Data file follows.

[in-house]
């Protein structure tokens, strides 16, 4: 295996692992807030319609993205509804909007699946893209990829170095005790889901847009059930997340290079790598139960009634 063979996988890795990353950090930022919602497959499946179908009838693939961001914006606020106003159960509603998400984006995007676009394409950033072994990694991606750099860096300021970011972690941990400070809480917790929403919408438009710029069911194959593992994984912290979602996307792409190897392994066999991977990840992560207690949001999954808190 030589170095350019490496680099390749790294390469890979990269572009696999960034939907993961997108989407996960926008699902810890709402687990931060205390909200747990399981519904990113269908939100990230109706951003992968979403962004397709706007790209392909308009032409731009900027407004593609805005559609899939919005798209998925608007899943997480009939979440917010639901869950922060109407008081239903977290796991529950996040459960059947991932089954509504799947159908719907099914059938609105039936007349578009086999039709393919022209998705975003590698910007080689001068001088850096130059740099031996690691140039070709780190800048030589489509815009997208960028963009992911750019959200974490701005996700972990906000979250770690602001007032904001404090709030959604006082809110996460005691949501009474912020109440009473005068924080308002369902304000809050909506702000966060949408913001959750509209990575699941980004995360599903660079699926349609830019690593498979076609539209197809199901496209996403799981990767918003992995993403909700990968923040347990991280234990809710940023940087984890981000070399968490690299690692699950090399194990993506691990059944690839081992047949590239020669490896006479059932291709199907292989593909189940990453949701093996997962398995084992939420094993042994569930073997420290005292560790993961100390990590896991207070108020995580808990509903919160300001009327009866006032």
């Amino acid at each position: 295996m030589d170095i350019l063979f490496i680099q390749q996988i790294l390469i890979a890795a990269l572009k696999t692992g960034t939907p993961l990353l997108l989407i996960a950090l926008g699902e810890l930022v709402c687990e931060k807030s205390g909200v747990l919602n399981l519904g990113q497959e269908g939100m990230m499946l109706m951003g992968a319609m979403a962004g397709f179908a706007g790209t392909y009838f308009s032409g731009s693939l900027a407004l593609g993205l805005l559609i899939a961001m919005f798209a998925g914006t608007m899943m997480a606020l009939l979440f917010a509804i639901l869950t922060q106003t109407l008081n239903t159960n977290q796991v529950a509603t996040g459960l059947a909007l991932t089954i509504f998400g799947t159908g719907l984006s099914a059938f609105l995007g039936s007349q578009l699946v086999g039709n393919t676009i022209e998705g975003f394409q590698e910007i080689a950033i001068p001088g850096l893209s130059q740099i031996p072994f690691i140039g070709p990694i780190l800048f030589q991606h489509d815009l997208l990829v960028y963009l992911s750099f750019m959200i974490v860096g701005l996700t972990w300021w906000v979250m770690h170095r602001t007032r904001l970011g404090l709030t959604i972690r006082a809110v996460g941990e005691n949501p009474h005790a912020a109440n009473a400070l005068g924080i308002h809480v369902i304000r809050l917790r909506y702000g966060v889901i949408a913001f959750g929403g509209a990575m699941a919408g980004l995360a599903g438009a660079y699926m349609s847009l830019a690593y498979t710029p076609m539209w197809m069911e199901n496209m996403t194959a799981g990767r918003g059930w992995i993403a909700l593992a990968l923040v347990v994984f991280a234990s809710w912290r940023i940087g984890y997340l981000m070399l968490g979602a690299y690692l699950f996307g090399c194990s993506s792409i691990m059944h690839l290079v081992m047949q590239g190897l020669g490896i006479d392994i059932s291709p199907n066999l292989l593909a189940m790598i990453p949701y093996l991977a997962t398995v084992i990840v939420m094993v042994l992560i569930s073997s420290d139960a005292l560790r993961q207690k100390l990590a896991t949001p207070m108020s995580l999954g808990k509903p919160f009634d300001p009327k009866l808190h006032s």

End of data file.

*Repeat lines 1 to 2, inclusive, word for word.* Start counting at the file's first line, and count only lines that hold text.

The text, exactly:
[in-house]
């Protein structure tokens, strides 16, 4: 295996692992807030319609993205509804909007699946893209990829170095005790889901847009059930997340290079790598139960009634 063979996988890795990353950090930022919602497959499946179908009838693939961001914006606020106003159960509603998400984006995007676009394409950033072994990694991606750099860096300021970011972690941990400070809480917790929403919408438009710029069911194959593992994984912290979602996307792409190897392994066999991977990840992560207690949001999954808190 030589170095350019490496680099390749790294390469890979990269572009696999960034939907993961997108989407996960926008699902810890709402687990931060205390909200747990399981519904990113269908939100990230109706951003992968979403962004397709706007790209392909308009032409731009900027407004593609805005559609899939919005798209998925608007899943997480009939979440917010639901869950922060109407008081239903977290796991529950996040459960059947991932089954509504799947159908719907099914059938609105039936007349578009086999039709393919022209998705975003590698910007080689001068001088850096130059740099031996690691140039070709780190800048030589489509815009997208960028963009992911750019959200974490701005996700972990906000979250770690602001007032904001404090709030959604006082809110996460005691949501009474912020109440009473005068924080308002369902304000809050909506702000966060949408913001959750509209990575699941980004995360599903660079699926349609830019690593498979076609539209197809199901496209996403799981990767918003992995993403909700990968923040347990991280234990809710940023940087984890981000070399968490690299690692699950090399194990993506691990059944690839081992047949590239020669490896006479059932291709199907292989593909189940990453949701093996997962398995084992939420094993042994569930073997420290005292560790993961100390990590896991207070108020995580808990509903919160300001009327009866006032």